Mr. Speaker, I appreciate the opportunity to address the House on this very important bill. I have talked about the bill before, but unfortunately I ran out of time. Therefore, I want to make a couple of comments on a couple of specific issues.
I want to begin where the hon. member for Wild Rose left off. He was talking about definitions and what we were talking about here. I just want to remind everybody that there is a definition of the word embryo in this statute, and I will read it.
--“embryo” means a human organism during the first 56 days of its development following fertilization or creation...
That means that by the very terms of the bill, by the very words of the bill, it is confirmed that an embryo is a human being. It is right in the act, so what are we talking about?
Of course it is a very complicated bill. There are many things in it. It has been partly drafted by lawyers, partly drafted by doctors and partly drafted by bureaucrats. However, there are many important fundamental considerations that must be addressed when we are talking about the bill. One is what are we doing when we are talking about experimentation on embryos, which by definition are human? It strikes me as utterly macabre to be talking about legislating permission to experiment on humans. Ultimately, that is exactly what we are talking about.
Experimentation on humans has occurred before, much to the distress of the world community. It is a question of where in the development of the human being this experimentation would take place. Here we are trying to have a regime where it will be possible to experiment on human organisms from the time they are conceived up until a certain defined time. That to me is something that we must not rush into.
I am heartened in my resolve by a survey which was recently conducted. The survey results were released on October 21. I would like to talk to members and to Canadians about the results of that poll.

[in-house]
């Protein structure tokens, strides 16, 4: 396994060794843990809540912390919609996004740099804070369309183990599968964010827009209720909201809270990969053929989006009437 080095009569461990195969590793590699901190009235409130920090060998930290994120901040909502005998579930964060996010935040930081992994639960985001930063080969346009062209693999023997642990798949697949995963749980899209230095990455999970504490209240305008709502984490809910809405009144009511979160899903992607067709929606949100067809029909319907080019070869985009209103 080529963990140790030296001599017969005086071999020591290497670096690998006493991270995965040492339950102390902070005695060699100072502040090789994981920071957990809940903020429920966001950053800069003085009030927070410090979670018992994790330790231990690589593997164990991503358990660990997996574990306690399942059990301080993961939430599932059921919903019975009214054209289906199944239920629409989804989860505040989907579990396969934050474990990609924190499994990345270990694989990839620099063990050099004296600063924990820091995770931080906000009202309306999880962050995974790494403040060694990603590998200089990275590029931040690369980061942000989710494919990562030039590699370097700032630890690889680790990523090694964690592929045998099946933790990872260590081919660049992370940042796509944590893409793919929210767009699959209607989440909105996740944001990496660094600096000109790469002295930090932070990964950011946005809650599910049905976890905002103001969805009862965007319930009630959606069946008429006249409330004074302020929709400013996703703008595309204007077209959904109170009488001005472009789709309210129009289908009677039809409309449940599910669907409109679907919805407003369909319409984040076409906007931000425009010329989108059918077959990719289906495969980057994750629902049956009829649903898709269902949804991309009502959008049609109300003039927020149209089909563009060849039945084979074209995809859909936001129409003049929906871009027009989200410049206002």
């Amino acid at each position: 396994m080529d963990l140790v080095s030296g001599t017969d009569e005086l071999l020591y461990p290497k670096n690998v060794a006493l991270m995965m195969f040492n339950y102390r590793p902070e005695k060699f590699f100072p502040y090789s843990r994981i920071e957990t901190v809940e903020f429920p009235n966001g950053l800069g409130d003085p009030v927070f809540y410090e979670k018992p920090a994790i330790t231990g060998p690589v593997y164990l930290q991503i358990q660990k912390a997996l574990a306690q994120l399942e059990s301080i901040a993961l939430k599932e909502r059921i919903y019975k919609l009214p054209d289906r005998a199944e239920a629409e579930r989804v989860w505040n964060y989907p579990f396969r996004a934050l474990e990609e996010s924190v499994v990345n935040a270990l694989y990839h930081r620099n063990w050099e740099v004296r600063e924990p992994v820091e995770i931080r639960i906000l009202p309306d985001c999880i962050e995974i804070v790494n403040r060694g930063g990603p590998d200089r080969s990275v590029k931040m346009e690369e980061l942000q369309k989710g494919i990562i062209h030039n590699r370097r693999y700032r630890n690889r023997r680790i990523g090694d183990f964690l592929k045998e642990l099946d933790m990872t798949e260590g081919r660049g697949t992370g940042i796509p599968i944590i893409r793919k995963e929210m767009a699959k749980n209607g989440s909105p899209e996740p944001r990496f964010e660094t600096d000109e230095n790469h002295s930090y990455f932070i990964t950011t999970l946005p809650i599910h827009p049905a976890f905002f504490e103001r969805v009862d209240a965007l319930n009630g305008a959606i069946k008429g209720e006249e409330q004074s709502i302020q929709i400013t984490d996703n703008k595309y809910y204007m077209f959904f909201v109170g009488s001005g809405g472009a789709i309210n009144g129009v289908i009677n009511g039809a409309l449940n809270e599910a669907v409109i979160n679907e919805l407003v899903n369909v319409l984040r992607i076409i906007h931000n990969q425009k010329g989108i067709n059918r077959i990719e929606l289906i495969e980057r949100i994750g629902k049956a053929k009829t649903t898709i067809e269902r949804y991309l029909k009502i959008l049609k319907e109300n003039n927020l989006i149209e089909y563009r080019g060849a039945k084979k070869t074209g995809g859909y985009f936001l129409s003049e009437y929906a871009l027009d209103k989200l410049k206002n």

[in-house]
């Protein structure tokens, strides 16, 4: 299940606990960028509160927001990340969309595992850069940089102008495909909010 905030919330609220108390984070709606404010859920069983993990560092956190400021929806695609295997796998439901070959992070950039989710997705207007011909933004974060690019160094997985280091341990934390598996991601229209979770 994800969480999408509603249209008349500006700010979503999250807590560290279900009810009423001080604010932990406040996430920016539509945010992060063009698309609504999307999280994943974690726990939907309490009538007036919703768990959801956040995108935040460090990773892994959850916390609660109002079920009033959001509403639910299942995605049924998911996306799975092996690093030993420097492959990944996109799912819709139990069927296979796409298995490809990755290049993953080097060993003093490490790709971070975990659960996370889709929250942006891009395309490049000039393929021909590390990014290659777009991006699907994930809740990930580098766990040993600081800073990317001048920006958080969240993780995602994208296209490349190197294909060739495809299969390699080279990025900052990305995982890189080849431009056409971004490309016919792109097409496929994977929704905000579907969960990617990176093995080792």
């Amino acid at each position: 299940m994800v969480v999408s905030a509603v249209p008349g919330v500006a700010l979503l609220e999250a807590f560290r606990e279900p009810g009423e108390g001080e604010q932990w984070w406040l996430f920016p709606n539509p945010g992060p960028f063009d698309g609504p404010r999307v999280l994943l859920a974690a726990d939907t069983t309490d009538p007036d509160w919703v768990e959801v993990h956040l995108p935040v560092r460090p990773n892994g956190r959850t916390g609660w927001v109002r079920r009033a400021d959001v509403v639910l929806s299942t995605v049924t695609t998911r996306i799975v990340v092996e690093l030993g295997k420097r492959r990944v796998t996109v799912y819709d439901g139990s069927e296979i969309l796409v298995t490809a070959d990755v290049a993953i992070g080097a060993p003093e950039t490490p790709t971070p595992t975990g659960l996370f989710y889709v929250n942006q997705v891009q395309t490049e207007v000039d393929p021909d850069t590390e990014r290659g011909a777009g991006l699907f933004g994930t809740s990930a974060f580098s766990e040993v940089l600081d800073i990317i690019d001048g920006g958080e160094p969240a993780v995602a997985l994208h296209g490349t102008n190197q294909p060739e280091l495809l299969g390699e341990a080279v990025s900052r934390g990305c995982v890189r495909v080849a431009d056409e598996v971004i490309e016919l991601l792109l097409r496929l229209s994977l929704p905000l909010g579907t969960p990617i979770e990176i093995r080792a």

I for one am a person who does not believe that we should legislate by polls, because after all if we legislate by polls, we do not need to be here. Everybody could ask the questions by polls and the legislation would occur. However, it does give us an opportunity to find out where Canadians stand on questions. I do know that whatever government is on this side of the House at any time, it will always stand when polls are favourable and say “The polls show that our policies are favourable to Canadians”. Of course the polls are ignored when they are not favourable.
Be that as it may, this poll was conducted by Léger & Léger. It was conducted between October 6 and October 13. It has a maximum margin of error of 2.5%, 19 times out of 20. The poll asked 1,500 Canadians a question. Basically they were asked if they thought it was acceptable to use human embryos for stem cell research or if they thought it would be preferable to use other sources of stem cells which did not involve loss of life or harm. The results are pretty clear. Only 21% thought it was acceptable to use embryonic stem cells, 33% said that it was not acceptable, while 37% said that it would be preferable to use other sources. What does that mean? It means that 70% of the people polled favoured ethical alternatives to embryonic stem cell research.